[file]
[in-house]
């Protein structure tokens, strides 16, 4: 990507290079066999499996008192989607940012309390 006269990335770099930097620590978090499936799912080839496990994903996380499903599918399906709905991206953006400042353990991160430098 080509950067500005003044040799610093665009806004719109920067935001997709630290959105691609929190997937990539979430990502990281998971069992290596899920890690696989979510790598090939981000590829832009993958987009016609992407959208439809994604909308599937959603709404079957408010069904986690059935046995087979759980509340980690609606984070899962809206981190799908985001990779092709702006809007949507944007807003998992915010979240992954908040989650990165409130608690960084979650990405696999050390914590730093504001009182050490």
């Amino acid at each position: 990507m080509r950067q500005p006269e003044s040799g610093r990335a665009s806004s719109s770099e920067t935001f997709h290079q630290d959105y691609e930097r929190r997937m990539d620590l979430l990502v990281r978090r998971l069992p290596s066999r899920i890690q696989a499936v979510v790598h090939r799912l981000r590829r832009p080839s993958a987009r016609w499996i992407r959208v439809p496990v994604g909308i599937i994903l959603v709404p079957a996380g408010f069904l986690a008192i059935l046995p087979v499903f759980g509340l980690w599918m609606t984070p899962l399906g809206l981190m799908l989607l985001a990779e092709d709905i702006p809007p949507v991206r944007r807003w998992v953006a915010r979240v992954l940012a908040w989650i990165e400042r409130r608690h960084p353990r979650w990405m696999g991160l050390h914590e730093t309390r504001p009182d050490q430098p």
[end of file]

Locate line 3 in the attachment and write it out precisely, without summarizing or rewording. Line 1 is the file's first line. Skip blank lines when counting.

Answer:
């Amino acid at each position: 990507m080509r950067q500005p006269e003044s040799g610093r990335a665009s806004s719109s770099e920067t935001f997709h290079q630290d959105y691609e930097r929190r997937m990539d620590l979430l990502v990281r978090r998971l069992p290596s066999r899920i890690q696989a499936v979510v790598h090939r799912l981000r590829r832009p080839s993958a987009r016609w499996i992407r959208v439809p496990v994604g909308i599937i994903l959603v709404p079957a996380g408010f069904l986690a008192i059935l046995p087979v499903f759980g509340l980690w599918m609606t984070p899962l399906g809206l981190m799908l989607l985001a990779e092709d709905i702006p809007p949507v991206r944007r807003w998992v953006a915010r979240v992954l940012a908040w989650i990165e400042r409130r608690h960084p353990r979650w990405m696999g991160l050390h914590e730093t309390r504001p009182d050490q430098p």